When it comes to ghosts, I’m a skeptic, but I’m a skeptic with an overactive imagination. Therefore scary movies keep me up at night and staying in a haunted hotel can leave me with a racing heart and clammy palms.
My most haunting ghost experience actually happened in college while I was living in a huge Victorian mansion in Bellingham, Washington. On three separate occasions, just on the verge of sleep, I saw what looked like wispy human forms drift through my room; a little boy and a woman. These incidents were not scary, but slightly disconcerting.
Hotel Colorado, Glenwood Springs
Not long after moving to Colorado in 2000, I stayed at the Hotel Colorado in Glenwood Springs. The first stay was uneventful, although I will admit that the hairs on the back of my neck stood up whenever I had to walk down the large, dark hallways at night.
The next visit was during our anniversary trip in the mid-2000s. We had a small room at the end of the hallway. That night I woke with a start. It felt like someone had just sat on the end of our bed. My husband, Ryan, was snoring gently next to me, so I knew he hadn’t gotten up. I stayed as still as possible, holding my breath. The pressure at the end of the bid was akin to a cat having jumped up and settled down next to my feet – but way more frightening.
I lay there for a long time, eyes tightly squeezed shut, not wanting to open them for fear of actually seeing whatever was “sitting” at the end of our bed.
Whether my ghostly encounter was real, or a figment of my overactive imagination, it turns out that investigations have proven the Hotel Colorado to be a very haunted place and paranormal activity is most active between 2 and 4 a.m.
In addition to smells, lights flickering and random knocks on doors, a small girl is sometimes seen playing with a ball around the property and occasionally the screams of a woman can be heard, believed to be a chamber maid who was killed at the hotel by a jealous lover. Learn more here.
Hand Hotel Bed & Breakfast, Fairplay
While staying at the Hand Hotel I was determined not to have ghostly experience and I did everything I could do to avoid it. You see, as soon as we checked in, we discovered that not only is this hotel haunted, every room has its own ghost.
Paranormal activity is off the chart at this 1931 hotel, and it’s been visited by a number of investigators. Several write-ups and even YouTube videos are available online. Stories range from mischievous twin girl ghosts in the kitchen to a deranged demonic dog that haunts the hotel’s basement where aborted fetuses of “soiled doves” are said to be buried.
We were staying in a room near Grandma Hand’s room, a very active place. Grandma Hand frequently haunts her old room and sometimes her rocking chair moves back and forth indicating that she’s home.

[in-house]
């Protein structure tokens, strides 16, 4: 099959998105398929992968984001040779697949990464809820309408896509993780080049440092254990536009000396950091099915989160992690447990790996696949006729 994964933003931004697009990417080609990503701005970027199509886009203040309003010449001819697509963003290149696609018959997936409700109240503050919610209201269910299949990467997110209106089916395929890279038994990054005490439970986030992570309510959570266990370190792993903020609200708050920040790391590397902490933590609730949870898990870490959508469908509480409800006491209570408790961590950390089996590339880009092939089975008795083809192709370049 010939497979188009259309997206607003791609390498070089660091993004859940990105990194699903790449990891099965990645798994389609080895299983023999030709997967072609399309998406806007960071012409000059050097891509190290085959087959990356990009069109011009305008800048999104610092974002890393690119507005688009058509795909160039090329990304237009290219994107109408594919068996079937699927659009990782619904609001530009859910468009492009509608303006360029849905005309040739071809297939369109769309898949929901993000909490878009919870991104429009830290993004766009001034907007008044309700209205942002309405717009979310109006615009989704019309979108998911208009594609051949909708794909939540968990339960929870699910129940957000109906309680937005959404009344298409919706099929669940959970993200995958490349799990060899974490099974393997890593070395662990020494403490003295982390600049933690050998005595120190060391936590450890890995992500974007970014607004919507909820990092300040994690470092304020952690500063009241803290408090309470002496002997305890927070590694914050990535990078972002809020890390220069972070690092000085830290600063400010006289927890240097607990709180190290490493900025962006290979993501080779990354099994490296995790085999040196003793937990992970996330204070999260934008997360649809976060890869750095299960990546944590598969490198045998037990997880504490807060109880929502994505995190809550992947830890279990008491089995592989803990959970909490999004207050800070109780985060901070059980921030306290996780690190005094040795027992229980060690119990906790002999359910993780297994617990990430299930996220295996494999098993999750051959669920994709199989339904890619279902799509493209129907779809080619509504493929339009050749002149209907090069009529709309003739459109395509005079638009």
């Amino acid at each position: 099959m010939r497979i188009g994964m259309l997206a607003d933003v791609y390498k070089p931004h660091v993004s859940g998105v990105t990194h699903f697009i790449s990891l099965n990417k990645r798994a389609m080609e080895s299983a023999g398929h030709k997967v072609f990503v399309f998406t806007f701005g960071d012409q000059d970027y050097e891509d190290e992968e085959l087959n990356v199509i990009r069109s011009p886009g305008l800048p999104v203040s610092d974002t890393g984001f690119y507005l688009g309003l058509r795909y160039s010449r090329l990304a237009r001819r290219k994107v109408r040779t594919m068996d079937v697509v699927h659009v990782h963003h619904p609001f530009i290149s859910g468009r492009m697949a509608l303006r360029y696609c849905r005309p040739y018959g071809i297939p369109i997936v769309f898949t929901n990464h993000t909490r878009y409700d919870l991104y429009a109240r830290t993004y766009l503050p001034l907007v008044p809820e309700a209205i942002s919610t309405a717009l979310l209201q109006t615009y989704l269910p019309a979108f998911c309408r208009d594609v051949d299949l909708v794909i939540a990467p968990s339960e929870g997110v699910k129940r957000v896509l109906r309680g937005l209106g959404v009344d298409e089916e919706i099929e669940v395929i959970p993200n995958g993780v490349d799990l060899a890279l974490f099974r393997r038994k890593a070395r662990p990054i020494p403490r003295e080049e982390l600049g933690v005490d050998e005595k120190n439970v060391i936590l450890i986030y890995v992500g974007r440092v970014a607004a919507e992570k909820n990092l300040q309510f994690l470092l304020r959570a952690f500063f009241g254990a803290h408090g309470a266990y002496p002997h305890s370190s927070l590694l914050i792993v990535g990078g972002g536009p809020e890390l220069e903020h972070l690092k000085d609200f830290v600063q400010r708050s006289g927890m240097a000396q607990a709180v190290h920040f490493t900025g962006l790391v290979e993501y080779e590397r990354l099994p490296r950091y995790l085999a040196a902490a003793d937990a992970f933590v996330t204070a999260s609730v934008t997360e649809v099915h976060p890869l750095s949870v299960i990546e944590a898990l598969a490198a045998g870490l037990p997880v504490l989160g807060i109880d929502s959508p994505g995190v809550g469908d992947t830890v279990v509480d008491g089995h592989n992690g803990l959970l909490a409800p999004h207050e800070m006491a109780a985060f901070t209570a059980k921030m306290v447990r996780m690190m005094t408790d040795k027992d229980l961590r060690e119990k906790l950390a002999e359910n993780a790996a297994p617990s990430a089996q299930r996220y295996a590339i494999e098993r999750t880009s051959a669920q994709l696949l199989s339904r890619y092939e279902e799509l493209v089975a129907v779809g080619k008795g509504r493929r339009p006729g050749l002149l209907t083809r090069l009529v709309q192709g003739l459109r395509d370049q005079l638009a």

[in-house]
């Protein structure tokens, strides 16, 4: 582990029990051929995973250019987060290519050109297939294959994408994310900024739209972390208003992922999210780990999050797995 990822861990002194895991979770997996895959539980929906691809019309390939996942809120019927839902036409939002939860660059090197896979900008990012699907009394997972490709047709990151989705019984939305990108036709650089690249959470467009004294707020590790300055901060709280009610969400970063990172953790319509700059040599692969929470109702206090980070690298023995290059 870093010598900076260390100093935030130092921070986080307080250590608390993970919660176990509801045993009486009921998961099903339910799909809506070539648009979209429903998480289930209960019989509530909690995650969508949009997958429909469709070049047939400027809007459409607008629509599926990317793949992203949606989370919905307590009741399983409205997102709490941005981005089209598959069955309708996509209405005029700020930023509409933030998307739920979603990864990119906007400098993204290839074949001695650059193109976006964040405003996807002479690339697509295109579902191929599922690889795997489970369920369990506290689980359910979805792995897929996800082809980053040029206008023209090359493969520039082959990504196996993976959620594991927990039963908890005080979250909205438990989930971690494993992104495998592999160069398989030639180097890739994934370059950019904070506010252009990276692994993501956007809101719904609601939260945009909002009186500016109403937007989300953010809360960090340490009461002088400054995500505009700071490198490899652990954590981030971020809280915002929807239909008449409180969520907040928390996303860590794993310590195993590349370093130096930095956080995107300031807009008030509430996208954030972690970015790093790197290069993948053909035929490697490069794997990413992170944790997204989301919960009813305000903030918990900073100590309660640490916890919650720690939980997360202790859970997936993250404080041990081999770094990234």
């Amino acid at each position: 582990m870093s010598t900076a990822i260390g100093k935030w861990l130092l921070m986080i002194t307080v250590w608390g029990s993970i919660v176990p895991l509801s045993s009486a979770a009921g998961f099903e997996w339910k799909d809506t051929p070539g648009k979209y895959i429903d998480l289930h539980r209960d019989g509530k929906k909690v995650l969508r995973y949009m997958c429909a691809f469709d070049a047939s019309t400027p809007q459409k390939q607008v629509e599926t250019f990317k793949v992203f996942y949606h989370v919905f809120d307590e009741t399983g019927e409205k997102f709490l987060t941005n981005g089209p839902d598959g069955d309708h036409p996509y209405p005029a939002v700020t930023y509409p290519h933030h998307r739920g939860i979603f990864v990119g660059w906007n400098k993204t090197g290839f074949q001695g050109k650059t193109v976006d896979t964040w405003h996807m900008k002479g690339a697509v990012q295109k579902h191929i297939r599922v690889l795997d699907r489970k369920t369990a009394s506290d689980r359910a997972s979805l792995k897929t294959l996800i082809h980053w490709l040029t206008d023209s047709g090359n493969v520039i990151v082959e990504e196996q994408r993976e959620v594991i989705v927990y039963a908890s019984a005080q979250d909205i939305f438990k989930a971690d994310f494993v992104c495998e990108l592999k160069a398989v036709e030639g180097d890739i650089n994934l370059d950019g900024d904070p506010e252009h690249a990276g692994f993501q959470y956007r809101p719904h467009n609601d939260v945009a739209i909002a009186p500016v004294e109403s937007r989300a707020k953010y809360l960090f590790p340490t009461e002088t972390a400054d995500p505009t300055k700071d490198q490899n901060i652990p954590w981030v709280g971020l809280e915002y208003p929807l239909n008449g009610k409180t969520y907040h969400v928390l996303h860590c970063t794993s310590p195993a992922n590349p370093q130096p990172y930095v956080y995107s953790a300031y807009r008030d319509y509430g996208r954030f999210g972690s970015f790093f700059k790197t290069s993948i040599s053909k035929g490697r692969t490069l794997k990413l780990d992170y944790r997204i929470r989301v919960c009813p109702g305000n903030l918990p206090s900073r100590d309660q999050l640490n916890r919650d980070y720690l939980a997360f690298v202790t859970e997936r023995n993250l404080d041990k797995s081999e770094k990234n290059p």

Because Grandma Hand’s room was unoccupied by any living soul during our stay, the door was left open, and because I had to go by this room to get to the stairway, I decided, much to the amusement of my husband, to run by with my eyes closed each time I was forced to pass it. I did not want to see an empty rocking chair moving, and had no desire to meet Grandma Hand in the flesh”¦ or should I say, in the spirit?
Delaware Hotel, Leadville
The Delaware Hotel overflows with antiques and oozes historic charm, but I had a sense as I crossed the lobby last month, that this was not a ghost-free zone, and my sixth-sense was right.
I didn’t know any ghost stories on our first night at the Delaware and I chalked up my restless night to the altitude. After all, Leadville is the highest incorporate town in the United States at a breathless 10,000 feet above sea level.
The next day I learned from Leadville history expert Roger Pretti that we were staying in the most “ghost active” section of the hotel. Along with several other ghosts, a woman named Mary Coffey wanders the hallways of the Delaware.
Mrs. Coffey and her husband were renting a room in the hotel when it was a boarding house. Mr. Coffey became jealous of the attention his wife was giving a sick friend down the hall, so he shot her in the back in 1899. Mrs. Coffey apparently never moved on, and appears around the hotel, but especially in the southwest wing of the second floor where her sick friend was said to have been staying.
Let’s just say that the second night in our room on the southwest wing of the second floor of the Delaware was unnerving. Every creak and yawn of the 1886 building jolted my imagination into overdrive. I did not see Mrs. Coffey, but I may or may not have heard her.
If you’ve had a haunted experience in Colorado or beyond, I’d love to hear about it! Leave a comment below.